Coles Constructs Australia’s First Car Park Using Recycled Soft Plastics

November 11, 2020 Updated: November 11, 2020

As Coles celebrates National Recycling Week this week, it is pioneering the construction of a carpark made partly out of plastic bags and soft plastic packaging.

It is the first commercial construction project in Australia to use the technology. If used in commercial concrete projects across Australia, it has the potential to divert 105,000 tonnes of soft plastics from landfill each year.

Coles State Construction Manager Victoria Fiona Lloyd said in a media release the project would help repurpose approximately 900,000 pieces of soft plastic, to be used in the Coles carpark in Horsham, a regional city in western Victoria.

“As one of Australia’s largest food retailers, we know how important it is to support initiatives that help to close the loop with soft plastics.”

The supermarket partnered with Victorian recycled plastic manufacturers RED Group and Replas to install the concrete slab carpark with Polyrok—a sustainable alternative to aggregate minerals used in concrete, such as stone.

Soft plastics typically can’t be recycled in kerbside bins in Australia and are banned in most state and territory governments. They include grocery bags, bread bags, bubble wrap, plastic wrappers of products, and anything that has a soft plastic sheath.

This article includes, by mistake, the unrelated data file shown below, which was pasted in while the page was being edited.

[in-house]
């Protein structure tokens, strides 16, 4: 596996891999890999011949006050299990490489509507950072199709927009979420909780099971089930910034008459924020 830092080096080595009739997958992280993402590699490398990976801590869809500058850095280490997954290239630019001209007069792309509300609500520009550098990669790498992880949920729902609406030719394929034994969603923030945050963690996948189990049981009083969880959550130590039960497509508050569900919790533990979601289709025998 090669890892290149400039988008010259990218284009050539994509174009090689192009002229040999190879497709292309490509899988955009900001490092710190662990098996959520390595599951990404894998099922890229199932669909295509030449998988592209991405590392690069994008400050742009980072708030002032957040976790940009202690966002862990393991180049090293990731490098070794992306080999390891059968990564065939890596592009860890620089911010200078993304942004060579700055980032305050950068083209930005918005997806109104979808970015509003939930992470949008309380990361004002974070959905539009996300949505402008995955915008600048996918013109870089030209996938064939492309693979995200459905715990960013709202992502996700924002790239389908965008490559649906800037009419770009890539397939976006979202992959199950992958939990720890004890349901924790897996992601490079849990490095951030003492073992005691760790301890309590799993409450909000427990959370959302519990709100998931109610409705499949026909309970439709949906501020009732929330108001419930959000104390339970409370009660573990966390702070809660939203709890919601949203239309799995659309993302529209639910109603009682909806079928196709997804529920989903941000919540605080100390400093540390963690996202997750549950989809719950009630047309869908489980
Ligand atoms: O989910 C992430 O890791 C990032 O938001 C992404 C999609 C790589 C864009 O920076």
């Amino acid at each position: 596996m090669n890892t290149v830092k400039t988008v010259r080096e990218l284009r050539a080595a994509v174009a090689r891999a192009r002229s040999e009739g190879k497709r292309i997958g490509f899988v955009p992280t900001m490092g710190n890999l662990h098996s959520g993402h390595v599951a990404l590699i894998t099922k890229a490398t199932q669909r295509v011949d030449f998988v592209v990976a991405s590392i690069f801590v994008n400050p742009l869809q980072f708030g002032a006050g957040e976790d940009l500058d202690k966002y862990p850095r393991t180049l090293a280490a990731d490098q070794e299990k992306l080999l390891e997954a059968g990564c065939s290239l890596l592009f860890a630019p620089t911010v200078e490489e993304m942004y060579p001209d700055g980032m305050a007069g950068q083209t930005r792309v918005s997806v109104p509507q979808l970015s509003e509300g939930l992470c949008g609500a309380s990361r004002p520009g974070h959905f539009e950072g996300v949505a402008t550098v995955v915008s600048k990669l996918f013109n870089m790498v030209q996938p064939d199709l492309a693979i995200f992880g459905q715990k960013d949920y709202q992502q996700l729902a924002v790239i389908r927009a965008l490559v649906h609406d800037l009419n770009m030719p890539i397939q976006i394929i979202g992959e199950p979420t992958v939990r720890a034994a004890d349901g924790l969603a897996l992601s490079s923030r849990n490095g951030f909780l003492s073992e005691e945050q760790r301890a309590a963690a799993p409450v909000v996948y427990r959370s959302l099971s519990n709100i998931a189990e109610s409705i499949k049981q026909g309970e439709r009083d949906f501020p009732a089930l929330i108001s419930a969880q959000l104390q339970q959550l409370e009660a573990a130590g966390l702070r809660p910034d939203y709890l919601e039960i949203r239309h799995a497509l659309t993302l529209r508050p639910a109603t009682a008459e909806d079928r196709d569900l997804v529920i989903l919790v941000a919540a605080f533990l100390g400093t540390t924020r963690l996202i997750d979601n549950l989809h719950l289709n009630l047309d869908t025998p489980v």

Assistant Minister for Waste Reduction and Environmental Management, Trevor Evans said Coles Horsham is leading the way on recycling soft plastics using Polyrok.

“There is huge potential and opportunity for infrastructure projects to help us build a more circular economy,” Evans said.

“This is why the Federal Government has prioritised the development of new national standards and guidelines to encourage the use of recycled content in roads and other projects.”

Polyrok is made from soft plastic packaging returned to special bins at Coles. The bins are coordinated by RED Group, a Melbourne-based recycling organisation which Coles has worked with to divert over 1.3 billion pieces of soft plastic from landfill since 2011.